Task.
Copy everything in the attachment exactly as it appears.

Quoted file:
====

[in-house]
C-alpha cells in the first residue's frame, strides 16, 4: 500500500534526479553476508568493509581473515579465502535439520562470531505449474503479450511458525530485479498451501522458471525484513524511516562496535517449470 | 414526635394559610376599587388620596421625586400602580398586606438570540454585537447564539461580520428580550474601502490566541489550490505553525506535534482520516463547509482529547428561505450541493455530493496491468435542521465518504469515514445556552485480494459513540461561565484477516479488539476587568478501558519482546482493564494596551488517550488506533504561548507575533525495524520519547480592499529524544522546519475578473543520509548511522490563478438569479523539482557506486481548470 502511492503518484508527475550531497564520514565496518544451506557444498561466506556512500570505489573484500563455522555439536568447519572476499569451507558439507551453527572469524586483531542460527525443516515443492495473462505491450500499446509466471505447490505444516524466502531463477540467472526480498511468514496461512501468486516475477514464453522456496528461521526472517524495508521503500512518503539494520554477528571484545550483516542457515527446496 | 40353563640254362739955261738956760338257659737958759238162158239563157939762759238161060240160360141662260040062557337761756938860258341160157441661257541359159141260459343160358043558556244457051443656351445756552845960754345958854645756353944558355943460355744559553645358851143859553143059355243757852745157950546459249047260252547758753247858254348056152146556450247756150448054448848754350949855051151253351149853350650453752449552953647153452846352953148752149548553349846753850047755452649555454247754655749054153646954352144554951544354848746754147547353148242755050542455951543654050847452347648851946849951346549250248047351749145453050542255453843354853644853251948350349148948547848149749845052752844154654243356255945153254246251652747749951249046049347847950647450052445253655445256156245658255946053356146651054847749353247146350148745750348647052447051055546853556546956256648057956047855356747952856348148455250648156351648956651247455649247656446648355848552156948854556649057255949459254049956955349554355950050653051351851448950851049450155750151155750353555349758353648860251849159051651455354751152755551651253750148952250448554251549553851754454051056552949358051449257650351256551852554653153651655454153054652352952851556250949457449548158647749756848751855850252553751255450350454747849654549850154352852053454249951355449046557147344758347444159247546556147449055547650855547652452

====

[in-house]
C-alpha cells in the first residue's frame, strides 16, 4: 500500500534526479553476508568493509581473515579465502535439520562470531505449474503479450511458525530485479498451501522458471525484513524511516562496535517449470 | 414526635394559610376599587388620596421625586400602580398586606438570540454585537447564539461580520428580550474601502490566541489550490505553525506535534482520516463547509482529547428561505450541493455530493496491468435542521465518504469515514445556552485480494459513540461561565484477516479488539476587568478501558519482546482493564494596551488517550488506533504561548507575533525495524520519547480592499529524544522546519475578473543520509548511522490563478438569479523539482557506486481548470 502511492503518484508527475550531497564520514565496518544451506557444498561466506556512500570505489573484500563455522555439536568447519572476499569451507558439507551453527572469524586483531542460527525443516515443492495473462505491450500499446509466471505447490505444516524466502531463477540467472526480498511468514496461512501468486516475477514464453522456496528461521526472517524495508521503500512518503539494520554477528571484545550483516542457515527446496 | 40353563640254362739955261738956760338257659737958759238162158239563157939762759238161060240160360141662260040062557337761756938860258341160157441661257541359159141260459343160358043558556244457051443656351445756552845960754345958854645756353944558355943460355744559553645358851143859553143059355243757852745157950546459249047260252547758753247858254348056152146556450247756150448054448848754350949855051151253351149853350650453752449552953647153452846352953148752149548553349846753850047755452649555454247754655749054153646954352144554951544354848746754147547353148242755050542455951543654050847452347648851946849951346549250248047351749145453050542255453843354853644853251948350349148948547848149749845052752844154654243356255945153254246251652747749951249046049347847950647450052445253655445256156245658255946053356146651054847749353247146350148745750348647052447051055546853556546956256648057956047855356747952856348148455250648156351648956651247455649247656446648355848552156948854556649057255949459254049956955349554355950050653051351851448950851049450155750151155750353555349758353648860251849159051651455354751152755551651253750148952250448554251549553851754454051056552949358051449257650351256551852554653153651655454153054652352952851556250949457449548158647749756848751855850252553751255450350454747849654549850154352852053454249951355449046557147344758347444159247546556147449055547650855547652452